Ranchos in 1845
Rancho Jamul was deeded to Pio Pico, the last governor of Alta California. Born at Mission San Gabriel, Pico was Spanish, African and Native American. He became one of the richest men in the state but lost his fortune. He is honored at Pio Pico State Historic Park.
Benicia in 1846
Mariano Vallejo sold the land to build the town of Benicia, named in honor of his wife. Located on the Carquinez Straight, it was intended to rival San Francisco. Benicia was the state capital in 1853 – 1854.
Overland trail in 1846
Patrick Breen, traveling with the Donner Party, wrote in his diary: “Snowed a little last night. Clear to day & thawing a little. Milt took some of his meat to day; all well at their camp. Began this day to read the Thirty days prayer. May Almighty God grant the request of an unworthy sinner that I am. Amen.”
Film in 1912
“Hoffmeyer’s Legacy,” the first Keystone Cops film, was released.
San Bruno in 1914
San Bruno was incorporated following a campaign by the local newspaper, the San Bruno Herald, mainly so the streets could be paved.
World War II in 1941
The Union Oil tanker Montebello was torpedoed by a Japanese submarine and sank off the coast near Cambria. The crew of 38 survived.
Webb in 1982
Jack Webb, actor, producer and director, died in Los Angeles at age 62. He was best known for his role, Joe Friday, in the radio and television series “Dragnet,” perhaps the most famous and influential police procedural drama in history.
Flight in 1986
Dick Rutan and Jeana Yeager landed the Rutan Model 76 Voyager at Edwards Air Force Base, making it the first aircraft to fly non-stop around the world without refueling.
Business in 1998
Two days of freezing temperatures caused an estimated $700 million in agricultural damage. Citrus crops in the central San Joaquin Valley were especially hit hard.
Barty in 2000
Billy Barty, film and television actor, died in Glendale at age 76. He stood three feet, nine inches tall. His career spanned 50 years.
Missions in 1775
The first non-native child, christened Salvador Linares, was born in California on the trail near Borrego Springs. He is buried at the Santa Clara mission cemetery.
Literature in 1849
The first English-language book was printed in California. California as it is and as it May be, or a Guide to the Gold Region, by Felix Wierzbicki, included a survey of agriculture, hints on gold mining, a guide to San Francisco, a chapter on Hispanic residents and Native American tribes.
Fires in 1849
A fire that started at a San Francisco gambling parlor burned most of the city because there was no fire department. It was one of seven major fires in two years.
Music in 1910
Luisa Tetrazzini, legendary Italian coloratura soprano, sang to a vast crowd at Lotta’s Fountain in San Francisco, honoring the city’s rebirth after the 1906 Earthquake and Fire.
Muir in 1914
John Muir, Scottish-born American naturalist and Sierra Club founder, died in Los Angeles at age 76. He fought to preserve Yosemite Valley, Sequoia National Park and other wilderness areas.
Science in 1929
James H.C. Smith, Stanford scientist, reported successfully isolating sufficient amounts of carotene to determine its chemical structure. Carotene is responsible for the orange colour of carrots and the colours of other fruits, vegetables and some animals.
Science in 1936
A radioactive isotope was used for the first time to treat a human disease. It was administered at the Donner Laboratory in Berkeley.
Journalism in 1953
Pierre Salinger, San Francisco Chronicle reporter and later press secretary to President John Kennedy, won the 1953 McQuade Memorial Award for his articles on poor conditions in California county jails. He had himself arrested under an alias in Bakersfield and Stockton for an inside look.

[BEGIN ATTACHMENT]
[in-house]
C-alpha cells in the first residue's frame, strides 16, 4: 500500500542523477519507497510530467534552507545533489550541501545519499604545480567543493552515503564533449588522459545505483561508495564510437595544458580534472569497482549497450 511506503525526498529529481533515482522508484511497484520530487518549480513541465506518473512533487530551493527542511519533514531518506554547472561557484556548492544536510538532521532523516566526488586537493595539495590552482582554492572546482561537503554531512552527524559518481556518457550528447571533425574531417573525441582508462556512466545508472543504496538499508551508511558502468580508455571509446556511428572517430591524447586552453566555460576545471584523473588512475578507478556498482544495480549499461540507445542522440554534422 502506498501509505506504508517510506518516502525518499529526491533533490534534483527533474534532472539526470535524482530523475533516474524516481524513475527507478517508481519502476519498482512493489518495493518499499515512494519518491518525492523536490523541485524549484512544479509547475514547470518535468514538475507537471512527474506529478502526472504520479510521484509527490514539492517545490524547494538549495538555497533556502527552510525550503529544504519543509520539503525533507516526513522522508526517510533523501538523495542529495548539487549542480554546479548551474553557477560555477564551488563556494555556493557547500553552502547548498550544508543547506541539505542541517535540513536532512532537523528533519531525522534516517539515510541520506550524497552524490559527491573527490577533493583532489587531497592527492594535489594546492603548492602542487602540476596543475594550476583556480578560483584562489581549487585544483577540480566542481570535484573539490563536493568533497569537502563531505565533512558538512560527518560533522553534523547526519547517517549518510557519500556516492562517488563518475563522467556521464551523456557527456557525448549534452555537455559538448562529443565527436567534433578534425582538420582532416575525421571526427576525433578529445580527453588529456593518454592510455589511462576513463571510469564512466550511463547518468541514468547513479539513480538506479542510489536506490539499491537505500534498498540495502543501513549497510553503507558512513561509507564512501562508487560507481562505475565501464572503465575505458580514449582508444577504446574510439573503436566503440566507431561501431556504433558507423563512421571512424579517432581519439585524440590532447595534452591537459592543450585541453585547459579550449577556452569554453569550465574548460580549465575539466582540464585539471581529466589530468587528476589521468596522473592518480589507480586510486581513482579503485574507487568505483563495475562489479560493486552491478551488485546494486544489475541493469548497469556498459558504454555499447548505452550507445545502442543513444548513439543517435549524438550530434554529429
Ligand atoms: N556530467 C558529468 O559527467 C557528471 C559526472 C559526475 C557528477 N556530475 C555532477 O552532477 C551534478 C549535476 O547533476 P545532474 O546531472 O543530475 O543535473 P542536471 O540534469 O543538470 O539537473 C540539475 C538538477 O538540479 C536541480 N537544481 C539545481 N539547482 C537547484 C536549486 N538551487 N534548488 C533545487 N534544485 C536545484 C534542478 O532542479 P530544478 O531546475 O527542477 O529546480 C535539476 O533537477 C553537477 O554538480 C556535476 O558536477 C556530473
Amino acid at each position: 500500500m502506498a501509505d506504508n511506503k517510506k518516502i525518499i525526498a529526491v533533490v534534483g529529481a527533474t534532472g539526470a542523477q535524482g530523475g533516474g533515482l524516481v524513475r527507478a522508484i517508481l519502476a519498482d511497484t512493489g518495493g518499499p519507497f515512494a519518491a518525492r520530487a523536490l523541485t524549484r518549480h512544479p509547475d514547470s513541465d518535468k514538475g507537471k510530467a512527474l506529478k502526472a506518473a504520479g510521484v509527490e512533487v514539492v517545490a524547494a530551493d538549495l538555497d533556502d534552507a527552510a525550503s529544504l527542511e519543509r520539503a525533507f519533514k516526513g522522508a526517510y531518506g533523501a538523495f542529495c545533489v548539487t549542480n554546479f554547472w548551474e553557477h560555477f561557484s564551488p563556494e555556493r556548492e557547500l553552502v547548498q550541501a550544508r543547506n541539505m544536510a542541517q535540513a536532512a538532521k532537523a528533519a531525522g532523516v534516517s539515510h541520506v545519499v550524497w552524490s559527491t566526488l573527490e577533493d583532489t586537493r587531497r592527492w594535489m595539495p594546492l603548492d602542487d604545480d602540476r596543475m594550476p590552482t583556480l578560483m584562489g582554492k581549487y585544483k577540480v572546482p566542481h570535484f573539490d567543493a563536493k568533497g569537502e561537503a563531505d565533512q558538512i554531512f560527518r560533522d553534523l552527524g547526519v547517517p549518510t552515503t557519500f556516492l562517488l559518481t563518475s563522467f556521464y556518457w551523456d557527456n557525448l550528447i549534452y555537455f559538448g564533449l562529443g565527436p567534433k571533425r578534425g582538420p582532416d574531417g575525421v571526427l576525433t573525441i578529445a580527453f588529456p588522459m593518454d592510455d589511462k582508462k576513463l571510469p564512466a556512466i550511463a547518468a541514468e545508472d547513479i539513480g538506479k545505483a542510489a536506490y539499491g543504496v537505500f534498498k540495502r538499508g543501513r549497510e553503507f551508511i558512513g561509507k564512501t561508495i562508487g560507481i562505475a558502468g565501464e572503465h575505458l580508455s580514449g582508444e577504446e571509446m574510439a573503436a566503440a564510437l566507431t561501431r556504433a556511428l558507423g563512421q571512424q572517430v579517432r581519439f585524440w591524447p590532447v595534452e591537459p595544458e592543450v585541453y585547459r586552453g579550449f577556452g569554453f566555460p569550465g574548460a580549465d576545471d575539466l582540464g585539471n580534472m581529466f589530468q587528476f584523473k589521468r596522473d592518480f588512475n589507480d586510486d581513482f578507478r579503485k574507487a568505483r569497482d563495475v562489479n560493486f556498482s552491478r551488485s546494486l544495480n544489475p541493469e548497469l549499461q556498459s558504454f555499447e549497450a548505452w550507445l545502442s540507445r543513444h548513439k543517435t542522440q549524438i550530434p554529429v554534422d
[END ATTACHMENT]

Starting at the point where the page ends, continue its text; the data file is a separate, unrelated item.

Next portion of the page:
Film in 1970
Walt Disney’s “Aristocats” premiered. It was the 20th animated feature in the Walt Disney Animated Classics series.
Accidents in 1985
A twin engine plane crashed into Sunvalley Shopping Mall in Concord, killing six people.
Business in 1997
The U.S. Air Force agreed to sell McClellan Air Force Base to Sacramento County for a some $90 million, payments to begin in 2008 and continue for 45 years.
Crime in 2000
Susan Berman, writer and daughter of Davie Berman, a Las Vegas mobster, was murdered execution style in her Los Angeles home. She wrote Easy Street: The True Story of a Mob Family (1981).
Crime in 2002
Laci Peterson, 8-months pregnant, disappeared from her Modesto home. Amber Frey later admitted to an affair with Laci’s husband, Scott. Laci’s body was found near where he went fishing on December 24.
Crime in 2008
A man who was having marital problems, dressed as Santa Claus and opened fire at a Christmas party in Covia, leaving 9 people dead. Hours later police found Bruce Pardo, dead, at his brother’s home in Los Angeles.
Accidents in 2008
Wilbert Paana died following a natural gas explosion at his home in Sacramento. His daughter and granddaughter were critically injured. PG&E later agreed to pay $26 million for federal and state safety violations related to the explosion.
Klugman in 2012
Jack Klugman, stage, film and television actor, died in Los Angeles at the age of 90. He starred in “The Odd Couple” TV series (1970-1975) and in “Quincy, M.E.” (1976-1983).
Overland trail in 1846
Patrick Breen, traveling with the Donner Party, wrote in his diary: “Began to snow yesterday about 12 o’clock. Snowed all night & snows yet rapidly. Wind about E. by N. Great difficulty in getting wood. John & Edwd. has to get: I am not able. Offered our prayers to God this Cherimass morning. The prospect is appalling; but hope in God. Amen.”
Ripley in 1893
Robert Ripley was born in Santa Rosa. He created “Ripley’s Believe It or Not!” newspaper panel series, radio show and television show featuring unbelievable facts from around the world.
Sports in 1894
University of Chicago, the first midwestern football team to play on the west coast defeated Stanford at Palo Alto, 24-4.
Fields in 1946
W.C. Fields, comic film actor, died in Pasadena at age 66 or 67. His acting career spanned from vaudeville shows to the silent movie era then becoming a talkies movie star.
Hollywood in 1963
Walt Disney’s “The Sword in the Stone” premiered. It was the 18th film in the Walt Disney Animated Classics series.
Crime in 1978
Four Renaissance paintings were stolen from the De Young Museum in San Francisco. Three works, including Rembrandt’s “Portrait of a Rabbi,” were recovered in New York City in 1999. One is still missing.
Martin in 1995
Dean Martin, one of the most popular entertainers of the mid-20th century, died in Beverly Hills at age 78.
Spies in 1997